Oct 18, 2018

Get lunch to defeat siloes (sometimes)

Jennifer Garvey Berger on Farnam Street:

So, I was working with an organization on these ideas, and they had a silo challenge in their organization, as many do.

The silos had gotten pretty ugly about one another. It had turned into a place where people in different parts of the company were talking bad about each other in the marketplace to their customers and undermining each other. So it had gotten really ugly. The thing that they thought was maybe the root cause was the REM system and how people were promoted and rewarded, and how bonuses worked. They had fiddled around with could they make bonuses more contingent about the success of people across the silo, but you can see how something like that might just amplify mistrust and dislike in a system. So they were getting nowhere.

So they decided to try to experiment with that, using this complexity of principles to learn about the system. We were trying to do something light and playful and looking not at the root cause, but what is the system inclined to do.

In this particular case, the system was inclined for people from one part to interact with one another and people from the other part to interact with each other, and then they just told stories about each other without knowing one another.

They set this little experiment up where they said, “I tell you what. We’ll give you a hundred bucks if you take one of those guys to lunch and go have a beautiful meal and talk.” If you’re going to spend $100 on lunch, it’s going to take a long time. So these people would spend several hours together in the middle of the day.

At first it was awkward, but over time they would start to talk about things, because they were there for a couple of courses. As they did that, they started to know each other a little bit. As they started to know each other a little bit, not only did their sense of mistrust go down, but actually, they began to see possibilities for building more work together. As they built more work together, then the silos themselves started to shift.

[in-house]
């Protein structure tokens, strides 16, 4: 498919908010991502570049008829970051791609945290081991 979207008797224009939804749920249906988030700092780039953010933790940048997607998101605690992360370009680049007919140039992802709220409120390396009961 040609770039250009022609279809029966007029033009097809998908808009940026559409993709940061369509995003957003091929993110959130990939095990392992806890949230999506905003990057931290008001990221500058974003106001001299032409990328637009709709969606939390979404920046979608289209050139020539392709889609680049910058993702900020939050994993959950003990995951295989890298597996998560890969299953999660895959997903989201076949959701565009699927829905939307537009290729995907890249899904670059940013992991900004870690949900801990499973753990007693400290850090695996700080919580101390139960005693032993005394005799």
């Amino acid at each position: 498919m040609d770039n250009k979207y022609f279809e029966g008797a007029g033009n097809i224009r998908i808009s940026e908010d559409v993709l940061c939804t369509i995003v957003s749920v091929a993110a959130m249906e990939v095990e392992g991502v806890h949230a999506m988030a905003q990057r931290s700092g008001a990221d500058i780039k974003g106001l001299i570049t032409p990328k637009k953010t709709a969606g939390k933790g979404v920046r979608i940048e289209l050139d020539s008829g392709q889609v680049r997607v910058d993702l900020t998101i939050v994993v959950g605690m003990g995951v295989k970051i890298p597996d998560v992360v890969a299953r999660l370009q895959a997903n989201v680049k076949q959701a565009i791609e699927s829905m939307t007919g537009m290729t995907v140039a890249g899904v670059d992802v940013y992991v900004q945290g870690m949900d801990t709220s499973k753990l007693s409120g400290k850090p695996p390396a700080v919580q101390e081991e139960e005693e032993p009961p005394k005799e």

So, even though it was never more than about 30% of people who took the organization up on this offer at all, that 30% changed the culture a little, a little, a little, in a way that ultimately, those silos were not so strong, not so big anymore. And they made millions of dollars and new work happen, and they were learning about the system as they went.

Now, I once told this story at a different organization. That organization was having trouble with silos also. When I told this story, somebody said, “We tried exactly that thing, and in our organization, it so happened that about 30% of people took us up on this offer and actually did this thing” – it was some other social event, but it was basically the same – “When we saw that only 30% did it, we killed it. We said, oh, that’s enough. We killed it.”

There’s the difference between treating something like a pilot that has to work for everybody, and treating something like an experiment that can work for some people and then let’s see how it moves the system. There’s this realization that it’s not the thing you do, it’s the thing you do plus how you think about what you’re doing.